It seems a little unfair that she can easily make the switch to more concrete, naturalistic diction when it comes to the dialogue between characters, playing up the charm while still grounding the emotion. Characters aren’t trapped under overly written dialects or spouting epic monologues, instead, Willow taps into a very conversational but still somewhat formal vein of language. The flirting feels genuine, the tit-for-tat between former enemies simmers with unresolved tension, and the references to the larger world feel organic to the characters. Much of this is thanks to Wilson’s resistance to the clichés and tropes of high fantasy, baking in strong character work by easing on heavy worldbuilding and dumps of exposition.
Much of the exposition and worldbuilding for The Vanishing Land is showcased through the art. The designs of clothing and weapons, the difference between warrior and farmer, and even remnants of culture tell the story of this world more organically than most opening crawls. It’s easy for fantasy works, especially in mediums like comics, to mirror Lord of the Rings and provide a monologue/voice-over that explains the lore needed. Instead, the visual language conveys most of what the reader needs to know, and the scripting fills in the gaps while also establishing tone.
Wildgoose’s art works in perfect harmony with Wilson’s script, infusing a better sense of the world through costuming, landscapes, and expressions. The linework on display is well suited for the blend of epic and modern sensibilities, relieving in sweeping looks at the countryside before switching to kinetic action beats. Wildgoose designs the action pages with harsh, thick vertical panels that evoke the motion of swords slashing and monsters leaping. This ensures the action feels just as concrete as the emotional work, and Wildgoose knows this thanks to the use of close-ups and reactions to carnage.
Some of the most stunning artwork in the book is not the swinging of swords or twisted anatomy of the Vangol but in the smaller moments between characters. A flippant remark paired with a reluctant smile, the look of fear in a warrior’s eye, or the treatment of wounded post-battle pop instantly, drawing the eye to the emotional core of a scene or beat. These are the moments where Wildgoose’s pencils stand out, grounding the fantasy trapping and rich design work in a rich, emotional experience.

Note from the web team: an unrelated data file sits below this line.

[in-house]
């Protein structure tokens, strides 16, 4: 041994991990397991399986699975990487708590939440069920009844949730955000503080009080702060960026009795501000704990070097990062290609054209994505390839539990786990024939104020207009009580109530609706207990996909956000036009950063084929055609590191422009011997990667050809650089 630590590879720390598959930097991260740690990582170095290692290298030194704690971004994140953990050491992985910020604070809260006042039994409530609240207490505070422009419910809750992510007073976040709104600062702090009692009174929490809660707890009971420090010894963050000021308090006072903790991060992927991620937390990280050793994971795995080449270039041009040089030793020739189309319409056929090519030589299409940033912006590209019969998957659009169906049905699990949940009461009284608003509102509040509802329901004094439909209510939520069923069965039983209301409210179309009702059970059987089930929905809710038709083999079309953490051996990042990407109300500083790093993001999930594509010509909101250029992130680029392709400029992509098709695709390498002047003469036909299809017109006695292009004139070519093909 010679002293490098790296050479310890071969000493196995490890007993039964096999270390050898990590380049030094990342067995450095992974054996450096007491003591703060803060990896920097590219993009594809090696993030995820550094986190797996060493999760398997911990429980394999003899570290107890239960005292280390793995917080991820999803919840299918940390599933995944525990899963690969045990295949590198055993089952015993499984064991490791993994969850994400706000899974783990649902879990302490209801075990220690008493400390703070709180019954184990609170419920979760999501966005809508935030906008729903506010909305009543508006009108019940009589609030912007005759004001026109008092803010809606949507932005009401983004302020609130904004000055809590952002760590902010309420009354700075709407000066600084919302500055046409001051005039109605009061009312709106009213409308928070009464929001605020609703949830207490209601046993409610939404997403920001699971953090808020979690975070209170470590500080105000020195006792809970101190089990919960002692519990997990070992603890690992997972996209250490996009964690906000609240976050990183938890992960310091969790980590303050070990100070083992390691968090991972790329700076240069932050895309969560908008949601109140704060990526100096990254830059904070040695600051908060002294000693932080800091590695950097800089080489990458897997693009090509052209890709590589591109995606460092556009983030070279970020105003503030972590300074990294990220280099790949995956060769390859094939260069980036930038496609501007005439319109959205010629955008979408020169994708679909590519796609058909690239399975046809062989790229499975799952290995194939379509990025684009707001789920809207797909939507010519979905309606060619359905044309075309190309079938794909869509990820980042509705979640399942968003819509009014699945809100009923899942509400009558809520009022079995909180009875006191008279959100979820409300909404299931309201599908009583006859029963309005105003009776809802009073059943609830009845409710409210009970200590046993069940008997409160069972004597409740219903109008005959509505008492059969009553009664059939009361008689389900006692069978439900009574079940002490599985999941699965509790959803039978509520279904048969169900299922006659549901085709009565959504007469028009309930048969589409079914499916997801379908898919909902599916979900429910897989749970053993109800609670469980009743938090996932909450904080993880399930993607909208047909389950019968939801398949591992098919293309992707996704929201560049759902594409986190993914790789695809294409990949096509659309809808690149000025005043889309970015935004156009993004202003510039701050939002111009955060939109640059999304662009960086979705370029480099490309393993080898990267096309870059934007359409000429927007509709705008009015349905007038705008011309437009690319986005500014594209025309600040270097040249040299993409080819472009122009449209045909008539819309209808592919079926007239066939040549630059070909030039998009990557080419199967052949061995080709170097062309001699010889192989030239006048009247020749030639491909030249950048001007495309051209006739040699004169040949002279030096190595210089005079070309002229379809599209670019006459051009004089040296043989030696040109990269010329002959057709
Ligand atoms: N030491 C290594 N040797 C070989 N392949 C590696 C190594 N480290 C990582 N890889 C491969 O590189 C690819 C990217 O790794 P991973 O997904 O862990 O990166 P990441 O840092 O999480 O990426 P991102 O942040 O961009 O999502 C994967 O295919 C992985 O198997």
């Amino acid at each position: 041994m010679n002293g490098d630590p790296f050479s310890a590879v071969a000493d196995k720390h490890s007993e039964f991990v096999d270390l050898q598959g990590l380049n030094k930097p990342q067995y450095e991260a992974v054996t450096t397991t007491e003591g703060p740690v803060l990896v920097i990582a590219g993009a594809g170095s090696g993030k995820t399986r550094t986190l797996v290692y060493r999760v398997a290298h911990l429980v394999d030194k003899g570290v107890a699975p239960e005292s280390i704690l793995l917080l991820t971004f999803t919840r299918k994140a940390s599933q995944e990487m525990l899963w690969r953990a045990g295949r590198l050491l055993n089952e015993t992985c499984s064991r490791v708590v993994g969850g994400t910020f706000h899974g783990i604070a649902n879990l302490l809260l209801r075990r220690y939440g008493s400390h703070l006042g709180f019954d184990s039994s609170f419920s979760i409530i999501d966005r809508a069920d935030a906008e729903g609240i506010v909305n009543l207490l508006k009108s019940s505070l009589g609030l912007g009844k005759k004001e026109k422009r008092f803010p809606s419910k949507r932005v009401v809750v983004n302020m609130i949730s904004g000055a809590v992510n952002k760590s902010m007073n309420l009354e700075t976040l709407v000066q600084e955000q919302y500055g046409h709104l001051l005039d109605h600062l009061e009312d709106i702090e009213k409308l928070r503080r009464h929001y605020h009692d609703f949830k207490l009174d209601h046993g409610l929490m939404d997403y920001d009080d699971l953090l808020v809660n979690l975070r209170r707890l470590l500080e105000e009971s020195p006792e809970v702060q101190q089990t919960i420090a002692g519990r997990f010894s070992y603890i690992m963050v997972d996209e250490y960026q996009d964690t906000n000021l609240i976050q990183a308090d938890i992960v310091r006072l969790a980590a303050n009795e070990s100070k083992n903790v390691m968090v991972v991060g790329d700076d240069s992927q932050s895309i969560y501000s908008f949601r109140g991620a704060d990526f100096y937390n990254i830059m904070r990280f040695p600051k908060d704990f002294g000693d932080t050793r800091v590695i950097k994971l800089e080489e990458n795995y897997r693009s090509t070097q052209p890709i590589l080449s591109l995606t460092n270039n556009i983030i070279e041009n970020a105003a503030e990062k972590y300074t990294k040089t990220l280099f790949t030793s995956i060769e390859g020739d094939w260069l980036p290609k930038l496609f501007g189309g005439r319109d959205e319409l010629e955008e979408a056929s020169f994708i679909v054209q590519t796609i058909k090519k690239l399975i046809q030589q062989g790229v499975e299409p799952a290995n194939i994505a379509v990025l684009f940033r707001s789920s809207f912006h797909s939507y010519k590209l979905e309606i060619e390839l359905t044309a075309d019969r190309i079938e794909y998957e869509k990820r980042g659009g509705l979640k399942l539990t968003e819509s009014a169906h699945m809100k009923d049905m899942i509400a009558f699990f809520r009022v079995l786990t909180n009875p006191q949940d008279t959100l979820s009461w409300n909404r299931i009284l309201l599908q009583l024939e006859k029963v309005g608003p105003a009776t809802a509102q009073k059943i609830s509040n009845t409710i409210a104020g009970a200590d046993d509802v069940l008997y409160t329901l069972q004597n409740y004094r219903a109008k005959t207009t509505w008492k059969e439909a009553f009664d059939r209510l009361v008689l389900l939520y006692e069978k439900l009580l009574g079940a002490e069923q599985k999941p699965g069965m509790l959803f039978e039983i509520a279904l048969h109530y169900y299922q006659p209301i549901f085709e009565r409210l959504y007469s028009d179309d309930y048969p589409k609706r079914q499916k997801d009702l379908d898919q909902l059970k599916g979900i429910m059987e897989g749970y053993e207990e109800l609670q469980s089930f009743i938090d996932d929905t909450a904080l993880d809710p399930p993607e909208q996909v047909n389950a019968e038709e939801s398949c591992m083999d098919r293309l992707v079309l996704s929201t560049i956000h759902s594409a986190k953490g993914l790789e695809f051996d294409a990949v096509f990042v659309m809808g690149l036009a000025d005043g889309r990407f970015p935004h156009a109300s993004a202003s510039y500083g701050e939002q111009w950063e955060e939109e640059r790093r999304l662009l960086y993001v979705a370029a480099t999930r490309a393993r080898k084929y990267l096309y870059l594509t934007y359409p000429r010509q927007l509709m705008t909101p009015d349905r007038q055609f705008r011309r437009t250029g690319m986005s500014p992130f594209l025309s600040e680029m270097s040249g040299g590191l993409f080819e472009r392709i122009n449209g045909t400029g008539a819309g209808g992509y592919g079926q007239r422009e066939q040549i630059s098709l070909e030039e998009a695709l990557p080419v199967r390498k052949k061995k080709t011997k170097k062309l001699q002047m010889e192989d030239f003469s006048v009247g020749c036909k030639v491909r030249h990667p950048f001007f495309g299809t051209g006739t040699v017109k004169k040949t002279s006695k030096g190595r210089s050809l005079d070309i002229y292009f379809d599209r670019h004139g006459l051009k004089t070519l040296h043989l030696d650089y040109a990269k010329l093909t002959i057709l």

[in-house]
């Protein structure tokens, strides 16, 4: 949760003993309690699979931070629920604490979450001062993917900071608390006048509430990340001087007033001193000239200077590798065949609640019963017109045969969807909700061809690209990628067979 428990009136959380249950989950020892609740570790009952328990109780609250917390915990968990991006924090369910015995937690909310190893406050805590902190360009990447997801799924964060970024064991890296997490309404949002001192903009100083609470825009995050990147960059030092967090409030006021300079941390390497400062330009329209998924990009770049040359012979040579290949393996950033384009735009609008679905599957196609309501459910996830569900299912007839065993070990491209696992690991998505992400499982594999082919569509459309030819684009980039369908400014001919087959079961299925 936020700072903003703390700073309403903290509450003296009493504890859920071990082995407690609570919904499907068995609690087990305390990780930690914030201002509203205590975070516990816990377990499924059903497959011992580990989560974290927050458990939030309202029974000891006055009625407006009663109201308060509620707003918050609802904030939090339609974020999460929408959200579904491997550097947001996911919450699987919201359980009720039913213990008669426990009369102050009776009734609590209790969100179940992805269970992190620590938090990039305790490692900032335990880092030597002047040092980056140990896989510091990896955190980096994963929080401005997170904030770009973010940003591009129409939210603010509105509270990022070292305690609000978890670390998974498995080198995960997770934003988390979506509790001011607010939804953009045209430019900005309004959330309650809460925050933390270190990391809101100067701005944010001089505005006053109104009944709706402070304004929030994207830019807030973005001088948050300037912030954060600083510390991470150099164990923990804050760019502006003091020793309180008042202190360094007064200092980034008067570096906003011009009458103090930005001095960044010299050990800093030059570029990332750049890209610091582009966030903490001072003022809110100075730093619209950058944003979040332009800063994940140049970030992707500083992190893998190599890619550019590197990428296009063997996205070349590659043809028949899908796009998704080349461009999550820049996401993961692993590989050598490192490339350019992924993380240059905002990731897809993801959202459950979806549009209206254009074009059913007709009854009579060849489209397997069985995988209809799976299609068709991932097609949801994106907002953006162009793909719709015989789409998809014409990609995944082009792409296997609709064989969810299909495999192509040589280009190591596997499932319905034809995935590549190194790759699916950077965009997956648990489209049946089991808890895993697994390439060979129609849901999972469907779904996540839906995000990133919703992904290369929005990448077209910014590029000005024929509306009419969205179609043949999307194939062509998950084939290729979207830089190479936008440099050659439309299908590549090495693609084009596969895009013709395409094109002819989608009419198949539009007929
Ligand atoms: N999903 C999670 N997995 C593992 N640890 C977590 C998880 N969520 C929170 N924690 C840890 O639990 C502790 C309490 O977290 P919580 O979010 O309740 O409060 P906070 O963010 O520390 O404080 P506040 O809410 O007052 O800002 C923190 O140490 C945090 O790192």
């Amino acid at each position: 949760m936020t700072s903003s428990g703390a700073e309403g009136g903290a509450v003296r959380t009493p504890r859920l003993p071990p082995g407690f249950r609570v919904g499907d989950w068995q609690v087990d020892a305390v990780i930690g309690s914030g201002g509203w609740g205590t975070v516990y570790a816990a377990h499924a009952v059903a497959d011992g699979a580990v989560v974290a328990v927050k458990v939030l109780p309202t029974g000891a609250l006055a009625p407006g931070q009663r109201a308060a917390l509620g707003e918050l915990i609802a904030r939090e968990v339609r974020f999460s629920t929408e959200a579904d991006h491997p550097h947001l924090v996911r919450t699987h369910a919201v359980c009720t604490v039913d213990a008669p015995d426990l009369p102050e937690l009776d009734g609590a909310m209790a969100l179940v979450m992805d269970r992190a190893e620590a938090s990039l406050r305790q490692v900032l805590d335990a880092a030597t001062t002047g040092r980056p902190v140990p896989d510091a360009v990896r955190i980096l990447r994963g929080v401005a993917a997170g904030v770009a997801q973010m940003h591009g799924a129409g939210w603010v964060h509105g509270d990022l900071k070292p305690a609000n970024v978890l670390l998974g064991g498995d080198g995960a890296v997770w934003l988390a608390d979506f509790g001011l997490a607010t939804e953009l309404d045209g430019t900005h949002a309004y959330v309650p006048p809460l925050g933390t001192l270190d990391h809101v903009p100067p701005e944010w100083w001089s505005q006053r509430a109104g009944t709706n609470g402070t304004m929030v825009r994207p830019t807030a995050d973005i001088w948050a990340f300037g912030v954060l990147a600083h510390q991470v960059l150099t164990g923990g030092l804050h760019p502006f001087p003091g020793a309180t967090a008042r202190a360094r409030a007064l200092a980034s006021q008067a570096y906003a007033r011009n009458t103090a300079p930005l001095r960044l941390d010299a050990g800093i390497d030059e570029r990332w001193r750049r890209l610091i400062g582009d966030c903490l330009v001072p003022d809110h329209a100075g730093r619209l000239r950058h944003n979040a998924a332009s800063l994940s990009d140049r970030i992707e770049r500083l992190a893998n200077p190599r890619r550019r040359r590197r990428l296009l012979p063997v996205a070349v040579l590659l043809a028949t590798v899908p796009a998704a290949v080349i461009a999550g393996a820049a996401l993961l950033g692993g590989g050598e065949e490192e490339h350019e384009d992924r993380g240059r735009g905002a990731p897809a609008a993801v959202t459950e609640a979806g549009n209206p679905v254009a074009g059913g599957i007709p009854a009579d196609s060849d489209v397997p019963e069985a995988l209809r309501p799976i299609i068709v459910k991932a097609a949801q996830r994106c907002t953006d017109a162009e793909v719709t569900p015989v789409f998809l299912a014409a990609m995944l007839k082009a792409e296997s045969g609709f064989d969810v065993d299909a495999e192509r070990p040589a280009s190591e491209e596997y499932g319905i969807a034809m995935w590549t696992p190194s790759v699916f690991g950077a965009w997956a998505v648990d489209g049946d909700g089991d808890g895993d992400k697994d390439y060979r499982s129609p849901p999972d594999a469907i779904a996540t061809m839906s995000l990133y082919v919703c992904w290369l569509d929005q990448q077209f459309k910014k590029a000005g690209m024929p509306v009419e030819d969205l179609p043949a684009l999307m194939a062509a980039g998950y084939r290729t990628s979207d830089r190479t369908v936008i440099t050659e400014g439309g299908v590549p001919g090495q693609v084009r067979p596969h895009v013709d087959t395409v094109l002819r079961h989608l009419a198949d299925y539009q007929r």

The colors deployed by Msassyk bolsters every moment of the book, creating a full palette brimming with bloody reds of combat and violet embers of magic that move into the fading lights of day and the weary browns of a land at the brink. The colorscape on display feeds into the romantic tone of the book, while still feeling in line with the explosive action and horrors of the Vangol. The blend of bright and twilight hues ensures the look of this book feels unique and creates a fascinating dichotomy with the more natural blues and greens of the fantasy lands.
The Hunger and the Dusk #1 is a gorgeous debut that wastes no time in establishing its world and the characters that inhabit it. Wilson’s script makes the characters shine against the well-realized world that Wildgoose brings to the page, as both writing and art balances adventure with emotion. Msassyk takes the work even further thanks to the revelry in complementary colors of naturalistic lands and bombastic hues that come with vicious action and flashes of magic. This book should be a new standard for how to establish a fantasy setting in visual mediums and proves that fantasy, romance, and action are not mutually exclusive genres to play in.
The Hunger and the Dusk #1: The Orc, the Soldier and the Sexual Tension
- Writing - 10/1010/10
- Storyline - 10/1010/10
- Art - 10/1010/10
- Color - 10/1010/10
- Cover Art - 10/1010/10